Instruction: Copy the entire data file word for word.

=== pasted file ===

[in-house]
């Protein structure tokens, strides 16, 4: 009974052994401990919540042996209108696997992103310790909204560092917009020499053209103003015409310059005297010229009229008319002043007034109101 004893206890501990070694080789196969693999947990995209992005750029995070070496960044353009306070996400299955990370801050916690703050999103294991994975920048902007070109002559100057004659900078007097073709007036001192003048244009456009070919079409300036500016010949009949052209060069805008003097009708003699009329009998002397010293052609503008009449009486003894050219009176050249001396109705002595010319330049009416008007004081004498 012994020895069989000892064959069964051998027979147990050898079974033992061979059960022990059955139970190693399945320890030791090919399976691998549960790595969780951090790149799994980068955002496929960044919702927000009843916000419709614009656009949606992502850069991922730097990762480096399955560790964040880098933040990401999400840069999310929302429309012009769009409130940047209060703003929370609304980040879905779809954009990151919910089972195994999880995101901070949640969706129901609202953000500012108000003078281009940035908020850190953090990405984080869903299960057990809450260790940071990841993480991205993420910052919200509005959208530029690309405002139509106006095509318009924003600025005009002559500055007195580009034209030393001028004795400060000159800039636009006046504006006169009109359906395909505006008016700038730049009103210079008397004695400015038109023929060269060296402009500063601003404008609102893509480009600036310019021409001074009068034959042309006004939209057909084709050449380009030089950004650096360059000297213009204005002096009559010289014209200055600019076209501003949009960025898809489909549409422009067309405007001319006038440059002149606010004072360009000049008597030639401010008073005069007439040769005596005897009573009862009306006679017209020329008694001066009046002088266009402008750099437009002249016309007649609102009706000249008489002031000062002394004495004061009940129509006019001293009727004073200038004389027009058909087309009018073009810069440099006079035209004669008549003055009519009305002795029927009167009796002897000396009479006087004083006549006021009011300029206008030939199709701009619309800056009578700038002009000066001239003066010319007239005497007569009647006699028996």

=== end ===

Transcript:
[in-house]
């Protein structure tokens, strides 16, 4: 009974052994401990919540042996209108696997992103310790909204560092917009020499053209103003015409310059005297010229009229008319002043007034109101 004893206890501990070694080789196969693999947990995209992005750029995070070496960044353009306070996400299955990370801050916690703050999103294991994975920048902007070109002559100057004659900078007097073709007036001192003048244009456009070919079409300036500016010949009949052209060069805008003097009708003699009329009998002397010293052609503008009449009486003894050219009176050249001396109705002595010319330049009416008007004081004498 012994020895069989000892064959069964051998027979147990050898079974033992061979059960022990059955139970190693399945320890030791090919399976691998549960790595969780951090790149799994980068955002496929960044919702927000009843916000419709614009656009949606992502850069991922730097990762480096399955560790964040880098933040990401999400840069999310929302429309012009769009409130940047209060703003929370609304980040879905779809954009990151919910089972195994999880995101901070949640969706129901609202953000500012108000003078281009940035908020850190953090990405984080869903299960057990809450260790940071990841993480991205993420910052919200509005959208530029690309405002139509106006095509318009924003600025005009002559500055007195580009034209030393001028004795400060000159800039636009006046504006006169009109359906395909505006008016700038730049009103210079008397004695400015038109023929060269060296402009500063601003404008609102893509480009600036310019021409001074009068034959042309006004939209057909084709050449380009030089950004650096360059000297213009204005002096009559010289014209200055600019076209501003949009960025898809489909549409422009067309405007001319006038440059002149606010004072360009000049008597030639401010008073005069007439040769005596005897009573009862009306006679017209020329008694001066009046002088266009402008750099437009002249016309007649609102009706000249008489002031000062002394004495004061009940129509006019001293009727004073200038004389027009058909087309009018073009810069440099006079035209004669008549003055009519009305002795029927009167009796002897000396009479006087004083006549006021009011300029206008030939199709701009619309800056009578700038002009000066001239003066010319007239005497007569009647006699028996």